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American Society of Landscape Architects

 

December 2004 Issue

Unobtrusive Measures
Can the vast and rugged landscapes once inhabited by Québec's indigenous peoples be successfully represented in an urban garden setting?

By Peter Jacobs

Unobtrusice Measures
WAA--Peter Roper

Québec has waited a long time for a garden devoted to its indigenous peoples' use of native plants. When Marie-Victorin, a Christian Brother, founded the Montréal Botanical Garden in 1936, no such garden existed. Marie-Victorin, an accomplished botanist who wrote the Flore Laurentien (still the standard reference for the forest ecosystems of the Laurentian Shield, a large geographic area of exposed rock in eastern and central Canada), was well aware of the need for understanding traditional plants and their medicinal uses. Henry Teuscher, a horticulturalist and landscape architect who developed the first plans for the Montréal Botanical Garden, was also a strong advocate of a garden of traditional plants. But an expression of the ethnobotany of the First Nations (Canada's indigenous peoples) would have to wait for almost 60 years before the convergence of opportunity and politics gave rise to the Garden of the First Nations. For many years, one of the only reminders of the First Nations' plant knowledge was a decorative panel—depicting the traditional practice of planting corn—on the facade of the main administrative building at the entry to the Montréal Botanical Garden.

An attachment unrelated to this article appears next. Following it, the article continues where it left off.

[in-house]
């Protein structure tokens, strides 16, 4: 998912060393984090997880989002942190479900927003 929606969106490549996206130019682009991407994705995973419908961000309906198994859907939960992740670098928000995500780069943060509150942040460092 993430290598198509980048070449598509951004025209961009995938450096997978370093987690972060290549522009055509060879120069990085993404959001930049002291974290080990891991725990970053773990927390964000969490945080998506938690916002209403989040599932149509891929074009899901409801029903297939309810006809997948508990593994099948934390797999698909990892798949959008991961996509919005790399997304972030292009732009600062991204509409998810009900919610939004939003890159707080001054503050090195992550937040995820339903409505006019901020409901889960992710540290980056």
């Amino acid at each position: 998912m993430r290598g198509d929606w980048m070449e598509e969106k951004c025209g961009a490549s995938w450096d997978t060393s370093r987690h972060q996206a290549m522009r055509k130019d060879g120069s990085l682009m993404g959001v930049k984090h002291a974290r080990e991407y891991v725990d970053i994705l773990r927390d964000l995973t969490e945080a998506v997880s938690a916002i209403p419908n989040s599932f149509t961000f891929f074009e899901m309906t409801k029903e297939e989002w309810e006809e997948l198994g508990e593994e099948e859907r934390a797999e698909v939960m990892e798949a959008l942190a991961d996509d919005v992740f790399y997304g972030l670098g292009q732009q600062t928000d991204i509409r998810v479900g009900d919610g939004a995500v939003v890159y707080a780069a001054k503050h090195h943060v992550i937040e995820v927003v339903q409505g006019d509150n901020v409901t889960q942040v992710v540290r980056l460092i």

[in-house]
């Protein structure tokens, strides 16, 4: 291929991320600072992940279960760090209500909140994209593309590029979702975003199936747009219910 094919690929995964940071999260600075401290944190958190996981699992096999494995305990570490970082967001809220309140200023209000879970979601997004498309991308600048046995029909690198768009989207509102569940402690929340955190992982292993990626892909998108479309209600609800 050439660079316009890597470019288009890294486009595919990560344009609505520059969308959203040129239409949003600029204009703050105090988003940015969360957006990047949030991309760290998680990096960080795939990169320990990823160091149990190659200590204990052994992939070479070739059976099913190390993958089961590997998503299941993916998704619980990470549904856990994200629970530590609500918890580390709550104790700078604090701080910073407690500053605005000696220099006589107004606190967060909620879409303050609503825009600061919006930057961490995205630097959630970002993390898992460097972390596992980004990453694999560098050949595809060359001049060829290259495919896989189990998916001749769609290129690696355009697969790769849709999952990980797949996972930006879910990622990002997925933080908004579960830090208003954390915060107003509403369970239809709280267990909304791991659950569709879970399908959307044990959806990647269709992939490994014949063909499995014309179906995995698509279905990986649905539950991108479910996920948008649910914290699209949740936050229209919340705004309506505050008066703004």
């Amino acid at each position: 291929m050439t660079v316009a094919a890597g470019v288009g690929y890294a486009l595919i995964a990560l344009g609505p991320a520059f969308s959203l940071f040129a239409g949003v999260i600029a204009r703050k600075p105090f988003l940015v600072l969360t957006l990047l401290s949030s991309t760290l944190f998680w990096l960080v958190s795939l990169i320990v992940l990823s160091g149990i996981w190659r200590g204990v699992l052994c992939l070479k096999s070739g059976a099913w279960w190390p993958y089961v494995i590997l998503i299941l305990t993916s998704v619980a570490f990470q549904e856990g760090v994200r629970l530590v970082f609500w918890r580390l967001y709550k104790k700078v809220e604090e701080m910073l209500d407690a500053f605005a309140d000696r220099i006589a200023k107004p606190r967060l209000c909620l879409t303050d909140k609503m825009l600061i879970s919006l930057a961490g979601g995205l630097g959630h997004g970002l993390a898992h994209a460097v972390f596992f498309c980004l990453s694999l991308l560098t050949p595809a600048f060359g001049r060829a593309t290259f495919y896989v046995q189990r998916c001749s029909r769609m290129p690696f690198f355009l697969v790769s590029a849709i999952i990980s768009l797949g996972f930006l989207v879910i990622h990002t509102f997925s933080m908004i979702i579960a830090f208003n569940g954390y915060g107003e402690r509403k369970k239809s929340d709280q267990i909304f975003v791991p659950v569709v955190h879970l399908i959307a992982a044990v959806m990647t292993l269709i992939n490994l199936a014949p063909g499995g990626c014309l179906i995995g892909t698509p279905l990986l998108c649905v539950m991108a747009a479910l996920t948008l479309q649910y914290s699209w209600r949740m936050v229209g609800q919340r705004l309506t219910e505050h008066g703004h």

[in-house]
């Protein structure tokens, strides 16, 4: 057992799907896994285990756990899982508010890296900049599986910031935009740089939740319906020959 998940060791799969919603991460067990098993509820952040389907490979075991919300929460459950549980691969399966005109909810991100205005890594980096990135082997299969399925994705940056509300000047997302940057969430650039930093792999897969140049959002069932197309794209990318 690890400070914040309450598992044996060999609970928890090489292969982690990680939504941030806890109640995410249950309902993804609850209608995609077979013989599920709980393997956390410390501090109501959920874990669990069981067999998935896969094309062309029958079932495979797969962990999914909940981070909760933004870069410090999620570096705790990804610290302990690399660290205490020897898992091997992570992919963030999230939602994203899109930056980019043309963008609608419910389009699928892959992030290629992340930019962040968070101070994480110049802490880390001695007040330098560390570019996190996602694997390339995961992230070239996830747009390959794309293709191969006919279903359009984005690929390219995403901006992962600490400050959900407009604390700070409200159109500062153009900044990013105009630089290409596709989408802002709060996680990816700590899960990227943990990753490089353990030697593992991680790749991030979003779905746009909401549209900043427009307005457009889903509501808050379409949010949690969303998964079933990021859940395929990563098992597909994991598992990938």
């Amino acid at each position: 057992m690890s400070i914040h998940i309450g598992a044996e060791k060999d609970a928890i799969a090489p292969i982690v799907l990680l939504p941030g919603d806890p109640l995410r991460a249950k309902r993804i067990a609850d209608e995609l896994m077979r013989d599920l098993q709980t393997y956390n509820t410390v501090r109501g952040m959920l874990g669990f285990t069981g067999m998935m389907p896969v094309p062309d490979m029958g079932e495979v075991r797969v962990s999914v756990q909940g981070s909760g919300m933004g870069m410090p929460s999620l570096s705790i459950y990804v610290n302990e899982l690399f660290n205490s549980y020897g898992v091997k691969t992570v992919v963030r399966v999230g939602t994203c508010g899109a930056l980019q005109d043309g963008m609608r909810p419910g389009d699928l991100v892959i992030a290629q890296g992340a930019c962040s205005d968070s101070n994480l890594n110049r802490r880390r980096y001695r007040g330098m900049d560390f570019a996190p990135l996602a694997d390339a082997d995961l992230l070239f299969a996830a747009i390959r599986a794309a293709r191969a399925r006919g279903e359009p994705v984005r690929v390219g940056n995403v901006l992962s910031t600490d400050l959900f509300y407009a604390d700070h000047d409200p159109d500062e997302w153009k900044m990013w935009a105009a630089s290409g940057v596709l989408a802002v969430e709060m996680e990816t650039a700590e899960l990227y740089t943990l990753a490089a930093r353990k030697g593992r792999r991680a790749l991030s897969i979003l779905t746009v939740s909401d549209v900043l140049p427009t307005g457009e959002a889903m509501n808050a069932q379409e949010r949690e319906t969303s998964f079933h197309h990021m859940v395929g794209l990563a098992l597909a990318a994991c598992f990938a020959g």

In 2001, the 300th anniversary of the Great Peace Treaty of 1701 between the French colonial government and the 39 First Nations of Canada provided the impetus for the Botanical Garden to create the Garden of the First Nations. The millions of people who visit the Botanical Garden annually can now learn about the plant knowledge of Québec's indigenous peoples.

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